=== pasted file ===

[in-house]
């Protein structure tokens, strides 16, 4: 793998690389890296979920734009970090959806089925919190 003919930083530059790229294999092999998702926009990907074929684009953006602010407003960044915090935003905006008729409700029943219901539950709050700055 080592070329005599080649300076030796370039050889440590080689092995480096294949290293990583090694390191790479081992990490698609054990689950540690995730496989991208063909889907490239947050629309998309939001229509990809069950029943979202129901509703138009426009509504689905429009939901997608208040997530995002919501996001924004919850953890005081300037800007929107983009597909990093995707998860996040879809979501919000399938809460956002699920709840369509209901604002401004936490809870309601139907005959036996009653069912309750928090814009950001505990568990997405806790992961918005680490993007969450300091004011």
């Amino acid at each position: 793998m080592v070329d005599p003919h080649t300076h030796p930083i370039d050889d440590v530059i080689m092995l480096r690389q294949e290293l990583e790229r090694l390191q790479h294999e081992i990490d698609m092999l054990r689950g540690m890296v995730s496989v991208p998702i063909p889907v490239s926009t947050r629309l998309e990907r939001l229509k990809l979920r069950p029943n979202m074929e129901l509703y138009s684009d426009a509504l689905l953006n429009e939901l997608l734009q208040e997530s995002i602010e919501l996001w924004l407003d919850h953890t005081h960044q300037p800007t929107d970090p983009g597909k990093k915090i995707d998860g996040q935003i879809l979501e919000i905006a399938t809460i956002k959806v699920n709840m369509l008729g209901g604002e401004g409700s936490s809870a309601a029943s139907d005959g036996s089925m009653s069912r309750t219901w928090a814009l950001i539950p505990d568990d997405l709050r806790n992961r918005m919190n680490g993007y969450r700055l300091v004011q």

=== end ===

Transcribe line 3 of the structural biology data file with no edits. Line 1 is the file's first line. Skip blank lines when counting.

């Amino acid at each position: 793998m080592v070329d005599p003919h080649t300076h030796p930083i370039d050889d440590v530059i080689m092995l480096r690389q294949e290293l990583e790229r090694l390191q790479h294999e081992i990490d698609m092999l054990r689950g540690m890296v995730s496989v991208p998702i063909p889907v490239s926009t947050r629309l998309e990907r939001l229509k990809l979920r069950p029943n979202m074929e129901l509703y138009s684009d426009a509504l689905l953006n429009e939901l997608l734009q208040e997530s995002i602010e919501l996001w924004l407003d919850h953890t005081h960044q300037p800007t929107d970090p983009g597909k990093k915090i995707d998860g996040q935003i879809l979501e919000i905006a399938t809460i956002k959806v699920n709840m369509l008729g209901g604002e401004g409700s936490s809870a309601a029943s139907d005959g036996s089925m009653s069912r309750t219901w928090a814009l950001i539950p505990d568990d997405l709050r806790n992961r918005m919190n680490g993007y969450r700055l300091v004011q």